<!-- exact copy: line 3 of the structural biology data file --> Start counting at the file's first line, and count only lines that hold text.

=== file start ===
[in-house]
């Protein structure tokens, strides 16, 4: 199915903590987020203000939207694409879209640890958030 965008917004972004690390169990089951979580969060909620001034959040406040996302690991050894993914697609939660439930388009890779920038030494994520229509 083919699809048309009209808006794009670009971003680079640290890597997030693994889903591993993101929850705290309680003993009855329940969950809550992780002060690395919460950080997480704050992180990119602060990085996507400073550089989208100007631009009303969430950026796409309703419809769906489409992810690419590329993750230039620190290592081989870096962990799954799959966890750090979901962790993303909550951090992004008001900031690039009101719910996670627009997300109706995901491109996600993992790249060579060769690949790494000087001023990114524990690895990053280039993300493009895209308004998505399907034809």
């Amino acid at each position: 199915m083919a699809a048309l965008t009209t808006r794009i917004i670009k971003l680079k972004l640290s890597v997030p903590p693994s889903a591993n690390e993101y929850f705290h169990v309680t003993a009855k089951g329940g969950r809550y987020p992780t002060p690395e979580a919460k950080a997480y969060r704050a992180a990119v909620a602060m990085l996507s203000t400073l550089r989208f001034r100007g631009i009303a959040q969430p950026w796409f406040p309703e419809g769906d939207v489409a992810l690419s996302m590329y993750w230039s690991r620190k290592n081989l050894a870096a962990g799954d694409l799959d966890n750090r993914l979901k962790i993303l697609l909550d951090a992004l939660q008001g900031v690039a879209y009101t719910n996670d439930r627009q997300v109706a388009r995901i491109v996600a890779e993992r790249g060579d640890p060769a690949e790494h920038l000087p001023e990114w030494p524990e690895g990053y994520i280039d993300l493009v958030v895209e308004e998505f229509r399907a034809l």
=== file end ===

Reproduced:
């Amino acid at each position: 199915m083919a699809a048309l965008t009209t808006r794009i917004i670009k971003l680079k972004l640290s890597v997030p903590p693994s889903a591993n690390e993101y929850f705290h169990v309680t003993a009855k089951g329940g969950r809550y987020p992780t002060p690395e979580a919460k950080a997480y969060r704050a992180a990119v909620a602060m990085l996507s203000t400073l550089r989208f001034r100007g631009i009303a959040q969430p950026w796409f406040p309703e419809g769906d939207v489409a992810l690419s996302m590329y993750w230039s690991r620190k290592n081989l050894a870096a962990g799954d694409l799959d966890n750090r993914l979901k962790i993303l697609l909550d951090a992004l939660q008001g900031v690039a879209y009101t719910n996670d439930r627009q997300v109706a388009r995901i491109v996600a890779e993992r790249g060579d640890p060769a690949e790494h920038l000087p001023e990114w030494p524990e690895g990053y994520i280039d993300l493009v958030v895209e308004e998505f229509r399907a034809l």